Great Classes in Spring 2017

Check out these great lecture classes,
each taught by one of our department's award-winning instructors!

English Literary Traditions (Eng 210-1) with Prof. Kasey Evans

Monday/Wednesday 11-11:50, plus discussion section

This course offers an introduction to the early English literary canon, extending from the late medieval period through the eighteenth century. In addition to gaining a general familiarity with some of the most influential texts of English literature, we will be especially interested in discovering how literary texts construct, engage in, and transform political discourse. What kinds of political interventions are literary texts capable of making? What are the political implications of particular rhetorical strategies and generic choices? How do literary texts encode or allegorize particular political questions? How, at a particular historical moment, does it become possible to ignore or overlook the political projects embedded in these texts? In readings of Chaucer, More, Sidney, Shakespeare, Milton, Behn, and Swift, among others, we will consider how important it is to understand these texts from a political perspective, and wonder why this perspective is so often ignored in favor of psychologizing and subjectivizing readings.

Introduction to Film and Its Literatures (Eng 214) with Professor Nick Davis

Tuesday/Thursday 9:30-10:50, plus discussion section

This course harbors two primary objectives: 1) to acquaint students with vocabularies and frameworks of argument required to analyze a film sequence in terms specific to that medium; and 2) to familiarize students with a broad range of written texts crucial to the study of cinema, enabling them to render persuasive interpretations and arguments about those texts, as well. The first half of the course will emphasize recent case studies of literature adapted into popular movies, tracking how not just the plots and characters but the perspectives, voices, structures, prose styles, and associated politics of written work get preserved but also transformed on screen, in blatant and subtle ways. In the second half, we will reverse course to examine plays, essays, and other literary works inspired by the movies. We will also explore some classic texts of popular film journalism and scholarly film theory, treating these as two literary and intellectual canons in their own right.  Cultivating techniques of close analysis, whether breaking down a film sequence, parsing a scholar's arguments, or negotiating between two versions of the "same" story, will be the paramount skill developed in the course, hopefully leading to deeper appreciations of several kinds of texts. Moreover, students will gain a valuable fluency in how to watch, dissect, and debate movies at a time when they still retain enormous cultural sway, both as entertainment vehicles and as venues for sustaining or contesting cultural and political narratives.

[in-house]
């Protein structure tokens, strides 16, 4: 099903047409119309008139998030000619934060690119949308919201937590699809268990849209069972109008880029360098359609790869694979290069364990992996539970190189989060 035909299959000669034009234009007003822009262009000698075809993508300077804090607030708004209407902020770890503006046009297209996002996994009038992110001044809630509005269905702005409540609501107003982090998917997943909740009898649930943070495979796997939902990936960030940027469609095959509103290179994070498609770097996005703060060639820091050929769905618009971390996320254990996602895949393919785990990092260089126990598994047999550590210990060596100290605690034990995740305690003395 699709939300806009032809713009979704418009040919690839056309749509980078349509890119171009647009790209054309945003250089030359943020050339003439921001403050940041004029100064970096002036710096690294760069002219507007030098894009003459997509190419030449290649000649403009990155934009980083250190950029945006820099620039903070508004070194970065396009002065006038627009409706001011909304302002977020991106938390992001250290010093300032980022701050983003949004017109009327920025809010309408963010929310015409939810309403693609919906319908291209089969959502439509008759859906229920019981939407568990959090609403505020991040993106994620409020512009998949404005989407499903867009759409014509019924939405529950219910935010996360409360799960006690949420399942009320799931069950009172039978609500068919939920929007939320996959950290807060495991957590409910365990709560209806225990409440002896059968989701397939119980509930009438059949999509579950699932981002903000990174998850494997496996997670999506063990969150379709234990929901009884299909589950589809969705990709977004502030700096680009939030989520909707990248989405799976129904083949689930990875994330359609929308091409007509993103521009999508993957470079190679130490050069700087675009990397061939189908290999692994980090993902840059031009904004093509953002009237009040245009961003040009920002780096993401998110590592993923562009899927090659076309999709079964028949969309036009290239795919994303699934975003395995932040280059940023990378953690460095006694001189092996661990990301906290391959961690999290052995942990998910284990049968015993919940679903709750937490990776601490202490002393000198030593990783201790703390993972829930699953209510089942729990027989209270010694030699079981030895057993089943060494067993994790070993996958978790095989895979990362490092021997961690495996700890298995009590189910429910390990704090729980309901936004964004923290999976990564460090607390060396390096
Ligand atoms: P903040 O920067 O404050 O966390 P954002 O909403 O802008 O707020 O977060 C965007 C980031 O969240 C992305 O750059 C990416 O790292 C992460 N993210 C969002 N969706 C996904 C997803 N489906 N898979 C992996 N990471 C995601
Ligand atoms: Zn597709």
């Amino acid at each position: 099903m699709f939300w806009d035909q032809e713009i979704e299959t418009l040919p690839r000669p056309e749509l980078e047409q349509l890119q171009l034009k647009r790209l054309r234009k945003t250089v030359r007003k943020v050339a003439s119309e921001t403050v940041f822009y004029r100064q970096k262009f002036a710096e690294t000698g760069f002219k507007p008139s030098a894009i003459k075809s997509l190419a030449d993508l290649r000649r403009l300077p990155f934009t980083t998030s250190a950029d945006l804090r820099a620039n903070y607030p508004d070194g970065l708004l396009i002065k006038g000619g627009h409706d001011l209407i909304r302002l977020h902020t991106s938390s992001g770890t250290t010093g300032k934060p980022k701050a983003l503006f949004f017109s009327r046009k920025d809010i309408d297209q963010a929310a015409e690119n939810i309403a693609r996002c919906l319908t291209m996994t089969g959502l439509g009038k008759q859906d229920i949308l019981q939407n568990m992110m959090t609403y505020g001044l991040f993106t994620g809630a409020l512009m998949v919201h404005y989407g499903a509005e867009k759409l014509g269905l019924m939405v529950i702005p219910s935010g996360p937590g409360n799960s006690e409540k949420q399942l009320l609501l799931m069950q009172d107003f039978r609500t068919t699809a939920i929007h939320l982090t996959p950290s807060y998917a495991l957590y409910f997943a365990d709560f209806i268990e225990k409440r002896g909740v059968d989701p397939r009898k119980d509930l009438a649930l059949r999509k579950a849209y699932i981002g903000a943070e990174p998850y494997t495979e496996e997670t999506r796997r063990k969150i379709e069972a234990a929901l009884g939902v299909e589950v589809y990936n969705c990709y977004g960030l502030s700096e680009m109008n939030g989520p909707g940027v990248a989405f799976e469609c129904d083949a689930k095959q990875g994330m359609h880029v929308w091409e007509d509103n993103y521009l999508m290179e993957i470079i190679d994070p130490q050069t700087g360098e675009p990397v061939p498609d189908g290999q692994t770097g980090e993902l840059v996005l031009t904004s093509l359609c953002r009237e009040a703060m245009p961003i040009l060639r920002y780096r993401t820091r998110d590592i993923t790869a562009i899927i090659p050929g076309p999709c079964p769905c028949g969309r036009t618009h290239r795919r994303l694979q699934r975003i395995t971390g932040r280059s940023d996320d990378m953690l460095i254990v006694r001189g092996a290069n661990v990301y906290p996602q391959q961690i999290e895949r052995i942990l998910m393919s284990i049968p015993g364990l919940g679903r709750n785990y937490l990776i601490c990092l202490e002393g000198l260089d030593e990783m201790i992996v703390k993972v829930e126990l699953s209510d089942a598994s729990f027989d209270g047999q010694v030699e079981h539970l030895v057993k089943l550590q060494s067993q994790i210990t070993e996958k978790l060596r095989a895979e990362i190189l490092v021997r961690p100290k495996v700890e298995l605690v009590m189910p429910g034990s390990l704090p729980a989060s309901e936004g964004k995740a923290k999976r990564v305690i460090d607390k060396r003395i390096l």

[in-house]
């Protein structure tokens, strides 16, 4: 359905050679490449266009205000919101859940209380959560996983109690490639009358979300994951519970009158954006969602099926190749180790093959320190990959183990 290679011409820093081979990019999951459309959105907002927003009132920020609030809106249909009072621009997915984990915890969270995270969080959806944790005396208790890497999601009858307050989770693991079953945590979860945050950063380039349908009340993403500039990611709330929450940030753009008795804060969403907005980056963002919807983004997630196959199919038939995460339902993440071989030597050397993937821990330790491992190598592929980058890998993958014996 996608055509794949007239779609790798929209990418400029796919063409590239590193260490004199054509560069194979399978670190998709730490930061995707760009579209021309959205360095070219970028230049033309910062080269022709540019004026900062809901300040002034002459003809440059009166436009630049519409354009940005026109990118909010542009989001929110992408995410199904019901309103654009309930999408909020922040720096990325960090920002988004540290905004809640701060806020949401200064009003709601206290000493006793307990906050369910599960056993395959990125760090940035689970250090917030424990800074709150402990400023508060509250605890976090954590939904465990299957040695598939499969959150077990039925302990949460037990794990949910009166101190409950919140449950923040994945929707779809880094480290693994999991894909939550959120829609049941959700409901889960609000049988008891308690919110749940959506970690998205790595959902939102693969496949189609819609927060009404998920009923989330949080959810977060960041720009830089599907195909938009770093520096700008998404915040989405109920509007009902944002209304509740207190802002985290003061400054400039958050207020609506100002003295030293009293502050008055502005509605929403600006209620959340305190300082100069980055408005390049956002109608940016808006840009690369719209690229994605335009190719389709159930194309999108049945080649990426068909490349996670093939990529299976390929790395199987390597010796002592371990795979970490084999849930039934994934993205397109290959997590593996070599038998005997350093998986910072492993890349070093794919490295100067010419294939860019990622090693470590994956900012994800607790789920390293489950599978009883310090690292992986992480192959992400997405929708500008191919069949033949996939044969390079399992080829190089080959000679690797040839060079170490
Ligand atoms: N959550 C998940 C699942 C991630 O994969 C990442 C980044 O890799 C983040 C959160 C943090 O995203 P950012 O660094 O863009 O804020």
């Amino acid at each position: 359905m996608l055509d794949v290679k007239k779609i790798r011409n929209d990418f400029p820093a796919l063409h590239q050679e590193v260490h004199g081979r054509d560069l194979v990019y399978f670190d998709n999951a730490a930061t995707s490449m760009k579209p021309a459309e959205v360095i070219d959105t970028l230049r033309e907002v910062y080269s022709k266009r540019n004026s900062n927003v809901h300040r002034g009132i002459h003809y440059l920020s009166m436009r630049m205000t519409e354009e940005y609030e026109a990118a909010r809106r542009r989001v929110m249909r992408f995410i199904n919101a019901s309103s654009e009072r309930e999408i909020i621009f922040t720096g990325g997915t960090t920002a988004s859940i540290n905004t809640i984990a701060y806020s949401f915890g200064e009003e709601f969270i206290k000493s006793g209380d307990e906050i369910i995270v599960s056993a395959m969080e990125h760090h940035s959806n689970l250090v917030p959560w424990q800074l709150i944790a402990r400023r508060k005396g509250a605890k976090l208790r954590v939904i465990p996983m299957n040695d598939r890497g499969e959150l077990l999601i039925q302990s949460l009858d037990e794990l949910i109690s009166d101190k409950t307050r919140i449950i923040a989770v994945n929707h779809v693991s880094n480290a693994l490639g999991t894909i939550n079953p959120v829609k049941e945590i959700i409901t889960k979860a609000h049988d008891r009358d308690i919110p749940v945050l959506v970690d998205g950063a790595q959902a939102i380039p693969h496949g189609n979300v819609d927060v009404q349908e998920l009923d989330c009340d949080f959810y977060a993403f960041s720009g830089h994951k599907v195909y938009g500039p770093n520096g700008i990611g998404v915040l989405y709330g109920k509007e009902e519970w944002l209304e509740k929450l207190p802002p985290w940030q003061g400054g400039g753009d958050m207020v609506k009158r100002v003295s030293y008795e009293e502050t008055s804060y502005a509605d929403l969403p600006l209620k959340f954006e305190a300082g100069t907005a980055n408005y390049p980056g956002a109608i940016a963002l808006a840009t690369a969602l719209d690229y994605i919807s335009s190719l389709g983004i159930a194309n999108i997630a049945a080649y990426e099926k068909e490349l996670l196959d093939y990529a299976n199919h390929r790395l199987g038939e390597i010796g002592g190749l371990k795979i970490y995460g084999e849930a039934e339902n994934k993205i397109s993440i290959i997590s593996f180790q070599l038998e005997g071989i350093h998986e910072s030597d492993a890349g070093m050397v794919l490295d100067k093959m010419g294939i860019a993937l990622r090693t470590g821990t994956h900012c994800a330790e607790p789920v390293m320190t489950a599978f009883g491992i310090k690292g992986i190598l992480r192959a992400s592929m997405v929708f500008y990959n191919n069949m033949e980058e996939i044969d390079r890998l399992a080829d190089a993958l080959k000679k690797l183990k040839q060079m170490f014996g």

Lectures, discussion sections, and assignments will presume no prior coursework in film studies but they will require quick, studious absorption of terms and concepts that might be new.  Moreover, the course requires a willingness to put movies and other assigned materials under close analytical pressure, while hopefully retaining the joy of watching, reading, and evaluating them. The syllabus has been streamlined somewhat from previous offerings and skews more heavily (though not exclusively) toward contemporary material, but the expectations of your writing, thinking, and conversation remain high. Movies are many things, but not a vacation!